--> --> Identifying Reservoir Development in Carbonate Rocks by Qualitative Analysis of the Spontaneous Potential Curve: Example from the Caddo Limestone of Western Jack County, Texas

AAPG Southwest Section Annual Convention

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Identifying Reservoir Development in Carbonate Rocks by Qualitative Analysis of the Spontaneous Potential Curve: Example from the Caddo Limestone of Western Jack County, Texas

Abstract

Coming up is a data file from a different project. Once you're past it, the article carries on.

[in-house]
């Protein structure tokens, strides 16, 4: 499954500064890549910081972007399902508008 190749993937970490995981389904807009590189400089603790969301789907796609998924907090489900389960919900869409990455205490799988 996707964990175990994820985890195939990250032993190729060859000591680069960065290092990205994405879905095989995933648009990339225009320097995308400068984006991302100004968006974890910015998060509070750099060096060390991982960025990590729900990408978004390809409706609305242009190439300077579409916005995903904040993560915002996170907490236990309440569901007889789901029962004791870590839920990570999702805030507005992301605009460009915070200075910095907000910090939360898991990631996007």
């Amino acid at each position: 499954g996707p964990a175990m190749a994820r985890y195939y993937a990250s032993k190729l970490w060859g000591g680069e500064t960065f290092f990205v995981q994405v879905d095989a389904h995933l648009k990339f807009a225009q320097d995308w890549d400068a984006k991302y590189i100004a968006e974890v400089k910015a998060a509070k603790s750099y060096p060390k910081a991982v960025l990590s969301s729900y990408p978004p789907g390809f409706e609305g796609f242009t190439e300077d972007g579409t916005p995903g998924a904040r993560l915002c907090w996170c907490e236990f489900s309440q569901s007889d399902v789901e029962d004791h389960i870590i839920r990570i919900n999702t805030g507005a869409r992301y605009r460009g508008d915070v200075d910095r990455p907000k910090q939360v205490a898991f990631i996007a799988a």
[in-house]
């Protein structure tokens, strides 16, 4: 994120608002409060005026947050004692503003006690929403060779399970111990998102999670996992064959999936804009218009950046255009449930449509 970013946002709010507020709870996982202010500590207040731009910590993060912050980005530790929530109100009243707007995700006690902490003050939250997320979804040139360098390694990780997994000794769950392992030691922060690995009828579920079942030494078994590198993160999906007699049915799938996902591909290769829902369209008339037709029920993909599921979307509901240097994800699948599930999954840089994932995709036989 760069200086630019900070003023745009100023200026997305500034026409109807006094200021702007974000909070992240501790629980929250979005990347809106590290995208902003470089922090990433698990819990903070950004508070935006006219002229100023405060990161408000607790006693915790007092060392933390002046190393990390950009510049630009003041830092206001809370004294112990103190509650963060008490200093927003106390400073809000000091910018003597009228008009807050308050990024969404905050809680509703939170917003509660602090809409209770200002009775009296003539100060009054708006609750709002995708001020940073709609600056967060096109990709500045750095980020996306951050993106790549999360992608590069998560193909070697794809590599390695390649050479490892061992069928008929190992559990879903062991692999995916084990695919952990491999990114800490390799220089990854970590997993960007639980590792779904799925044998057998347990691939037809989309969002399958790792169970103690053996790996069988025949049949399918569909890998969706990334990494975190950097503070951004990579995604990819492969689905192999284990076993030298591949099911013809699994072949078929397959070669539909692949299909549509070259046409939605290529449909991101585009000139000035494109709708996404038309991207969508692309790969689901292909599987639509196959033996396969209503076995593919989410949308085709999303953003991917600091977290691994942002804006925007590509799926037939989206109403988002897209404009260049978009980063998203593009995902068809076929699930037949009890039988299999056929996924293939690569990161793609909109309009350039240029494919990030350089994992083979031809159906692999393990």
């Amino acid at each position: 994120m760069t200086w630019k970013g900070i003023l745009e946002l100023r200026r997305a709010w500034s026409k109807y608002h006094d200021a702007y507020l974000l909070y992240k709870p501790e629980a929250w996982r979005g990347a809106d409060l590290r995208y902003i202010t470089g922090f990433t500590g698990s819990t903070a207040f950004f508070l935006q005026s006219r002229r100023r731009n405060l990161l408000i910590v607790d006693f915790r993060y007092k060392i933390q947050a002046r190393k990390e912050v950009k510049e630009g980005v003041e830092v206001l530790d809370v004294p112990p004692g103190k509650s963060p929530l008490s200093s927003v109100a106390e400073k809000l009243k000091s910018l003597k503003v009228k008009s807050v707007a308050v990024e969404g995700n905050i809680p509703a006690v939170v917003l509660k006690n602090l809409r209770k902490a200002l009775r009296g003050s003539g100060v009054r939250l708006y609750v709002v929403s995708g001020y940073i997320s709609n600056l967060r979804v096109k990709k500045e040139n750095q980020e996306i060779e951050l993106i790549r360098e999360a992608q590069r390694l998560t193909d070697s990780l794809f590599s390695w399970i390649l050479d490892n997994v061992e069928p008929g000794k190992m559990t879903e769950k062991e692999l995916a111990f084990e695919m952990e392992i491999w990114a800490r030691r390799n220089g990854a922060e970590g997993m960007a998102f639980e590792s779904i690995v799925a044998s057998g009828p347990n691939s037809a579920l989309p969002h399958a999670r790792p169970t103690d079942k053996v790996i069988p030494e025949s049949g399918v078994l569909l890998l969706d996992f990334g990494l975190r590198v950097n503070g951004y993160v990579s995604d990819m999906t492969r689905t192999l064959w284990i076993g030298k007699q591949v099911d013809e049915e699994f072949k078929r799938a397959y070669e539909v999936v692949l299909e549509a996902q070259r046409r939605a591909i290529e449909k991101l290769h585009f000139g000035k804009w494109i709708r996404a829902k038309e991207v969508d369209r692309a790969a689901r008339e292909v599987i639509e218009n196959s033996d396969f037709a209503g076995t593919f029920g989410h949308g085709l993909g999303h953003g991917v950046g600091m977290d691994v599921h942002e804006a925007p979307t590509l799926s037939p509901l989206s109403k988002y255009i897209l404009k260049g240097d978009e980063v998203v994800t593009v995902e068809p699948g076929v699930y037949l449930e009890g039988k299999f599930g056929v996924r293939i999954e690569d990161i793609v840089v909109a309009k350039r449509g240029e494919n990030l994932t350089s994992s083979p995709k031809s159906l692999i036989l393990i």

A significant portion of the world’s hydrocarbon reserves are found in carbonate reservoirs. North and West Central Texas have seen oil and gas fields produced from multiple limestone formations. Many of the early discoveries were made when logging suites consisted of only a resistivity log with a spontaneous potential curve. The spontaneous potential curve also referred to as the SP Curve, can detect permeable beds. The only requirements are a conductive well bore fluid, a porous and permeable bed sandwiched between low or impermeable beds, a difference in salinity between the bore hole fluid and the formation fluid and lastly, the fluid salinity needs to be the same within the permeable bed and the upper and lower bounding, low or impermeable beds. The Caddo Limestone produces hydrocarbons in Jack County, Texas. Many of the wells drilled through the Caddo, were drilled prior to the advent of the density log. Many of the recently drilled wells only release, to the public, the induction log, containing, a SP curve and possibly a Gamma Ray. Therefore, in many cases, the only publicly available log is a resistivity log with spontaneous potential curve. The SP curve can be qualitatively analyzed as being poor, fair, good or excellent depending on the deflection of the curve in the formation of interest. Little to no deflection is considered poor and is referred to as the baseline. As the SP curve deflects from the baseline the reservoir class will change from poor, to fair, to good and in extreme cases as excellent. The SP curve can be compared with the SP in other well logs, by normalizing the SP log grid scale. By using the same grid scale for all well logs, the SP can be directly compared. The magnitude of the grid units is immaterial, as long as the same unit is used for all well logs. A prospect lead was identified in west central Jack County by integrating the Caddo Limestone structure, isopach and reservoir characterization maps. Six wells were drilled on the prospect and have produced a combined total of 285,135 BO and 868,111 MCF since July 2008.